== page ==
Agrarian Algorithm

April 24, 2017 01:26 PM
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Driven by a passion for agriculture-based livelihoods, Vinod Jain takes us through the interesting journey of Trust Community Livelihoods, where technology and timely interventions have converted barren land into high yielding green fields

By Kavitha Srinivasa

How did your agricultural journey begin?

I’m an agricultural engineer from the Indian Institute of Technology, Kharagpur. I began my career in Eicher Tractors, moved on to the NGO space and then became a consultant with The World Bank in their various poverty alleviation Projects. It was during this time, I got interested in agriculture-based livelihoods promotion and decided to start work on the ground (literally). The idea shaped up as Trust Community Livelihood (TCL) in 2011 which focuses on the Bahraich and Shravasti districts located in the floodplains of Uttar Pradesh. This initiative called Sujalam Sufalam is supported by Tata Trusts.

TCL also works with other NGO partners in UP and Bihar, to extend the outreach of proven technologies through them. At the community level, TCL engages with women SHGs, where support and training come from NABARD.

What are the factors that led to riverbed farming?

In Bahraich and Shrawasti, farmers living near flood-prone rivers Ghagra and Rapti are reduced to penury, affected by recurring floods that destroy their lands (with sand casting), house and household assets. They migrate as there are no economic opportunities. We started focusing on this group looking for opportunities in the parched and hot sandy river beds.

In order to regulate the income of farmers, we put the riverbeds to good use by introducing mixed crops like bitter gourd, bottle gourd, sponge gourd, pointed gourd, cucumber, muskmelons, watermelons and bitter gourd. This ensures regular fruiting and income over a long period of time as these crops mature differently. Monocropping the traditional practice has peaked in production resulting in price crash. Secondly, mixed crops are assurance against vagaries of price fluctuations. In order to ensure early planting and overcome the severe winter of North India when the sapling dies due to frost, we introduced the practice of developing samplings in shade nets and low tunnel poly houses as nursery enterprises. These poly houses improve germination and ward off pest attacks.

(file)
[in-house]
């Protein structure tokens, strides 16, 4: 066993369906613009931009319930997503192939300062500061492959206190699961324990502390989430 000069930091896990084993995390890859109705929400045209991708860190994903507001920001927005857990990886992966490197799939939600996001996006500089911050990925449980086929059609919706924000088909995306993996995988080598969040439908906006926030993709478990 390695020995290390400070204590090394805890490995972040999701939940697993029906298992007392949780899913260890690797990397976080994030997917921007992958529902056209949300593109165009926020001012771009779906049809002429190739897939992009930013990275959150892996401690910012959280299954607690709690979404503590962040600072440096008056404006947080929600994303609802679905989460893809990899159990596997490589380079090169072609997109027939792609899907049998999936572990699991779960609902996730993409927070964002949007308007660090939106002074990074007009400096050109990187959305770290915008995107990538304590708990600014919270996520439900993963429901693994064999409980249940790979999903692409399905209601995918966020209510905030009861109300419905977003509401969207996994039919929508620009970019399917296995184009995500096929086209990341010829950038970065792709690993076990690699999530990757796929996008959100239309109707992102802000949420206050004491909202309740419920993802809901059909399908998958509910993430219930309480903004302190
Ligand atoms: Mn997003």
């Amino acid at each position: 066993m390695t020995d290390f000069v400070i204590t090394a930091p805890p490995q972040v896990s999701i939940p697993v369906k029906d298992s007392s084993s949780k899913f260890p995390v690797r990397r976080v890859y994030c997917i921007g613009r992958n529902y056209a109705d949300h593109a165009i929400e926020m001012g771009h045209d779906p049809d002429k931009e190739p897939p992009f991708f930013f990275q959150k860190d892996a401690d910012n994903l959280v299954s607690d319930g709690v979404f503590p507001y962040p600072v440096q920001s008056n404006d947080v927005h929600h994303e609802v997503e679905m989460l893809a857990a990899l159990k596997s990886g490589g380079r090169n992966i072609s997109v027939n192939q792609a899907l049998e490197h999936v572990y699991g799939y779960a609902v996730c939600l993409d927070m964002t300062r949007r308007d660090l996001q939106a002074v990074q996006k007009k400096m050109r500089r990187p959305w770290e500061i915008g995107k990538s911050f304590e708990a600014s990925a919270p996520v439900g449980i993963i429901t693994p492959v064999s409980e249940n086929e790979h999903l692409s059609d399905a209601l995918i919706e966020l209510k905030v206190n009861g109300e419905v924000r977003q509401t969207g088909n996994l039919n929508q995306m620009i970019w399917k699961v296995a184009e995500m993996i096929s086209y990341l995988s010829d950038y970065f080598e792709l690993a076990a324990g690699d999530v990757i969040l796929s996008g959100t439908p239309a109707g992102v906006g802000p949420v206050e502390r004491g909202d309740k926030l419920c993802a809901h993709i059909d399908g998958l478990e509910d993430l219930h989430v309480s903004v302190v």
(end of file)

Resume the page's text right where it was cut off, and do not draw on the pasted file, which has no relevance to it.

During the hot summer months, the sands become scorching hot and devoid of bees. Without bees, there’s no pollination, so essential for fruiting. That’s how large sunflowers were introduced, it attracted bees to the fields which led to pollination and increased the yield. Sunflower cultivation gives farmers an additional income. Farmers are ambassadors of sunflower cultivation and several communities have adopted it.

While nurturing the crops, we also introduced eco-initiatives to reduce the carbon footprint and rejuvenate rivers by freeing them of chemicals. Organic fertilizers made with cow dung, have replaced chemical fertilizers. Similarly, organic pesticides have been introduced as also solar powered drip and micro-irrigation systems.

State and central government subsidies have been tapped to install solar water lifting pumps to lower cultivation costs. Farmers bear 25% of the cost (often taking loans) while the rest of it comes from government subsidy.

Are there any new riverbed farming initiatives?

Agriculture adoption is a long annual cycle. When we got to an area, we tweak processes and demonstrate our innovative approach for the next two years, by which time it gets accepted. Riverbed farming alongside river Rapti in Shrawasti district and river Ghagra in Bahraich district has been successful. We would like to replicate the experiment in north India, especially the Ganges along with its tributaries.